So I then went to the New South Wales (NSW) BDM database and searched all the ‘Smiths’…just to see what came up.  Although you don’t get all the details, the search record on the gives you enough clues to work out who you are looking for, so you can then order the certificate.  And there was a record for our ‘John Smith’ marrying an ‘Anne Jones’ – the dates and location all seem about right.  So I think I am on the right track.  (For the record, Nanna and Grandad were divorced not too long after Mum was born; and long before ‘John Smith’ married Anne, so he at least was not having an affair.)

I then tried a google search for ‘John Smith’ and now found some hits on the Myheritage website that seemed to match.  I signed up for a free one month trial and was away……now I was even able to find photos of ‘William and Martha Smith’ and their children on one of the online trees.  No obvious resemblance to Mum, but there is the same distinct smile in the great-grandmother.

One of the family trees on Myheritage, is managed by a reasonably close relative.  Sadly it noted that our ‘John Smith’ had died many decades ago at quite a young age.  It gave his wife’s name as (nee Jones) which is the same as NSW BDM records, and also had the married surnames of his two daughters (no first names).  So close. Oh so close. How do I find living relatives? I decided then to go back a step and fill in some details on ‘John Smith’.  My ancestry account doesn’t include access to Australian records.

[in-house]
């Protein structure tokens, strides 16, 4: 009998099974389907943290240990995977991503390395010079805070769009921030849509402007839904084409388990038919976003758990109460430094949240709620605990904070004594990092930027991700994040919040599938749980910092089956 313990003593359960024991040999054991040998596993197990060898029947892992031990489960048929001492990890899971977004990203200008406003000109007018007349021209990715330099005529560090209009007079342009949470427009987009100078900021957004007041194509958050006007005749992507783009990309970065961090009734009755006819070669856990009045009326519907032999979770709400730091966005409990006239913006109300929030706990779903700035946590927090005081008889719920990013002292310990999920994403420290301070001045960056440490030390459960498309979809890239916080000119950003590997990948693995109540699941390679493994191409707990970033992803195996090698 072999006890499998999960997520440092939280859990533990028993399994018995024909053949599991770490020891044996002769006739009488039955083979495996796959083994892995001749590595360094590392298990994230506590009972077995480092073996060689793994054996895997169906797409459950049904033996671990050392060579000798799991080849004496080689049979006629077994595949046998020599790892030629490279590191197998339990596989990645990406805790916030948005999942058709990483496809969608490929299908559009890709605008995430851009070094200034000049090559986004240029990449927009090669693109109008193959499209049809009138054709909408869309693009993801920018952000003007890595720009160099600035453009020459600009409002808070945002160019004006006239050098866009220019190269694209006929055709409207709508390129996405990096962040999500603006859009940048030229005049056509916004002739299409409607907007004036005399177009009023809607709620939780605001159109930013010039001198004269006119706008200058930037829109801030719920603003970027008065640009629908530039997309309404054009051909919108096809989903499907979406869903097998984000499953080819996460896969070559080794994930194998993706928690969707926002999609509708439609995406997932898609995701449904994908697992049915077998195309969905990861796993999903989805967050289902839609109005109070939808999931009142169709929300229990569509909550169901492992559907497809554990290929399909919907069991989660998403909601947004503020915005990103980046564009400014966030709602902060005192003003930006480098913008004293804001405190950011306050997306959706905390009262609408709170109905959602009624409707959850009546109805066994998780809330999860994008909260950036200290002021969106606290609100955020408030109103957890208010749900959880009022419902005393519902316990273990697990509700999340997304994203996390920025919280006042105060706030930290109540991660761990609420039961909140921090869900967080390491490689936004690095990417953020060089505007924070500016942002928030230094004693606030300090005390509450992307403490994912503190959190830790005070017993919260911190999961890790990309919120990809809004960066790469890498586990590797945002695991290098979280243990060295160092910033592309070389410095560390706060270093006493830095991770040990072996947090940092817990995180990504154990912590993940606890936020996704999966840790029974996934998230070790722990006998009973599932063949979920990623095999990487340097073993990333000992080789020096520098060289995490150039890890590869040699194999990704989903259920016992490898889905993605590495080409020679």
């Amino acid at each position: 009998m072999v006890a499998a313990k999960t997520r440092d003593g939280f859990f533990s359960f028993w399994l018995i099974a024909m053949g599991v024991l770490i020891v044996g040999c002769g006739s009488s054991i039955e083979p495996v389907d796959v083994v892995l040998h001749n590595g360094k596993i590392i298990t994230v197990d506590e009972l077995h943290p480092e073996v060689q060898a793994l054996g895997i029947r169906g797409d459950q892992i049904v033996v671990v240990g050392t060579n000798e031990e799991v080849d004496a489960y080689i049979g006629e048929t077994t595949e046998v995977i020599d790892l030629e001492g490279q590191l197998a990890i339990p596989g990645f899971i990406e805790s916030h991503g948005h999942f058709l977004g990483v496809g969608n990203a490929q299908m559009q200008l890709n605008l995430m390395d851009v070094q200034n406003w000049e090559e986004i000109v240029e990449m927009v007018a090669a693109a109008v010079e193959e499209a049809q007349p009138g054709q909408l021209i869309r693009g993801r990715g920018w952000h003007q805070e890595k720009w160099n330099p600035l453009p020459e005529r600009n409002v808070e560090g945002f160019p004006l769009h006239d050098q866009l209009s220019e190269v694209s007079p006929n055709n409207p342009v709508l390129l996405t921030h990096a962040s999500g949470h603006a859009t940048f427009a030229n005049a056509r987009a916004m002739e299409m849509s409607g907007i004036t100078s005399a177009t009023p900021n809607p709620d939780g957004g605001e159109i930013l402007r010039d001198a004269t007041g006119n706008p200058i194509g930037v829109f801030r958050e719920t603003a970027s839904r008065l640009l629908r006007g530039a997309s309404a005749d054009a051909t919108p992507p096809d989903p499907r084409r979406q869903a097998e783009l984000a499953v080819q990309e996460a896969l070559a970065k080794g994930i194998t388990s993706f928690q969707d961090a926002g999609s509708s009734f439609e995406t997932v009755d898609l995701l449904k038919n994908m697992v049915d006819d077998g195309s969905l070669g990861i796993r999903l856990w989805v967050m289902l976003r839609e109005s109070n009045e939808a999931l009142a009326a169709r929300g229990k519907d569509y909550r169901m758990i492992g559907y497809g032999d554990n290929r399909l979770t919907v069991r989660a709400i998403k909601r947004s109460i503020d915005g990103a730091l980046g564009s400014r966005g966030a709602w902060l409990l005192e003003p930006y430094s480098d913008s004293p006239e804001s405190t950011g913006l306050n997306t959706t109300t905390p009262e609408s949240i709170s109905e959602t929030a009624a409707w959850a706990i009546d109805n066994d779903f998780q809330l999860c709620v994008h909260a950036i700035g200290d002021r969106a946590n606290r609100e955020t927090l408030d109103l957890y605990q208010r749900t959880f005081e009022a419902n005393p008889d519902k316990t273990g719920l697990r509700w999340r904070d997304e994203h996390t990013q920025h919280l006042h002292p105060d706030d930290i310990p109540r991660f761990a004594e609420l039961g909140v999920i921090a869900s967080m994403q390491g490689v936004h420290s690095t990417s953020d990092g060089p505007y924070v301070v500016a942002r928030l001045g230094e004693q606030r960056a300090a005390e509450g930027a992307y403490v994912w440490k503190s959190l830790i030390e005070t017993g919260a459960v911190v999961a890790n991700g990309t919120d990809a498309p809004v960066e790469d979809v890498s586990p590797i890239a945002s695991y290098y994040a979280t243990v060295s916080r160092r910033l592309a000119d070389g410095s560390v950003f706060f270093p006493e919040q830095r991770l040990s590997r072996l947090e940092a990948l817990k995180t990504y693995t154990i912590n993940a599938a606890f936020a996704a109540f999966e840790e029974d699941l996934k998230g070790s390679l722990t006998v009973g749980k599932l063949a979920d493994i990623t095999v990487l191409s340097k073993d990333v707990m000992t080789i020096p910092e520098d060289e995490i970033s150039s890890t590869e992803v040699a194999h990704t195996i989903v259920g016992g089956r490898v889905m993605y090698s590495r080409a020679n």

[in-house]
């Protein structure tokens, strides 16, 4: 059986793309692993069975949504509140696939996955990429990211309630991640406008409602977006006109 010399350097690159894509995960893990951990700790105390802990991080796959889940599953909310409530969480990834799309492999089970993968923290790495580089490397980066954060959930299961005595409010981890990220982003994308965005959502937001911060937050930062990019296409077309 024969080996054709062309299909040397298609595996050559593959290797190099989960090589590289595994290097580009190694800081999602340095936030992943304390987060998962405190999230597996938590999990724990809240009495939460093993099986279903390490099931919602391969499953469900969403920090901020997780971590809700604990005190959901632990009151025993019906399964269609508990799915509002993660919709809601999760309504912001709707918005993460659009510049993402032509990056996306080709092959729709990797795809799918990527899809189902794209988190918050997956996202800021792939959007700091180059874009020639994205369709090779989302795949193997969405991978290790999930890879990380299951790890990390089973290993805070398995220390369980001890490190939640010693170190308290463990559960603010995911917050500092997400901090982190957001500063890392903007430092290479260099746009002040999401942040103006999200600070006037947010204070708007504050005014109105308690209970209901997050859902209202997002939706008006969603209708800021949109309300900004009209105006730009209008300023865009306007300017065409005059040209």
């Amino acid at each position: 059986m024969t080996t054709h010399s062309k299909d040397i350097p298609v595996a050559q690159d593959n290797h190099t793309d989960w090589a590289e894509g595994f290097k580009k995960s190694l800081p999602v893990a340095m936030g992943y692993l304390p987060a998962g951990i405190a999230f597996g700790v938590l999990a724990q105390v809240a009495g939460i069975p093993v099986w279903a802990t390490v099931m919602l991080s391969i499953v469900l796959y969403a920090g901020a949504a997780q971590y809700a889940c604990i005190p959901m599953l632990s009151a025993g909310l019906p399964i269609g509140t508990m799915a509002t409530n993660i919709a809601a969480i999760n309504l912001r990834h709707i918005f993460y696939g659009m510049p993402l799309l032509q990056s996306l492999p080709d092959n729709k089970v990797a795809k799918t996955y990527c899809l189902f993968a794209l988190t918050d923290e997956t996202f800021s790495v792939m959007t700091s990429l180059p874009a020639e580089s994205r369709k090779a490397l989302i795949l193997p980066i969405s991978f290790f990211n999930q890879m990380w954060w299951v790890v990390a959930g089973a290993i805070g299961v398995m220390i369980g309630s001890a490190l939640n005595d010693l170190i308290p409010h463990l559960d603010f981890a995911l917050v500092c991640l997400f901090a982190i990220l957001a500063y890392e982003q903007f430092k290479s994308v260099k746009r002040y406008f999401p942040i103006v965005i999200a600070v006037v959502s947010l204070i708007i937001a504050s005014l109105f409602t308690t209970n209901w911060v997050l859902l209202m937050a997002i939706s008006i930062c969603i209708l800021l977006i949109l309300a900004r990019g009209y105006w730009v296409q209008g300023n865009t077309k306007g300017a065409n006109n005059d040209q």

I decided then to go back a step and fill in some details on ‘John Smith’.  My ancestry account doesn’t include access to Australian records.  Instead, I searched Findmypast and the first record I opened was a transcript of his headstone.  There, on the transcript, is the name of his wife and two daughters.  Now I have their first and married names!

In what felt very stalkerish, I then went to a more modern tool….Facebook.  Within moments I found both girls, and their mother!  I can’t say the resemblance is overwhelming between the girls and my Mum.  It’s certainly not enough that you could say for sure that they were half-sisters.  But can you say there is a resemblance just from a couple of photos alone?  I certainly don’t think I look a lot like my own sisters.   But my younger sister is the only blonde hair blue eyed one in our family,  and there is a resemblance with her and this possible new family.  Funny though – it was always thought my sister took after our grandad on our Dads side?!

But now, where does that leave us?!  Have I really found them? Do we want to contact htem? It is one thing to email someone interested in family history about a common ancestor.  It’s an entirely different matter to tell someone that you they are half-sisters with your Mum, and would they mind taking a DNA test to be sure!  Thinking about how I would feel in their situation, I am inclined to leave it – at least for now.  Mum has a family already and is happy.  And so do they.  They looked happy and there is no burning need or desire from us to get in touch…not like some on ‘Find my Family’ who really need closure.

But, ‘John Smith’ died very young….what if there is a genetic illness we should know about?  Ultimately the decisions is Mum’s to take. Perhaps in the meantime I might just order his death certificate.

There is no manual on this situation.  And if there is…..can you please email me? We’d really like to read it.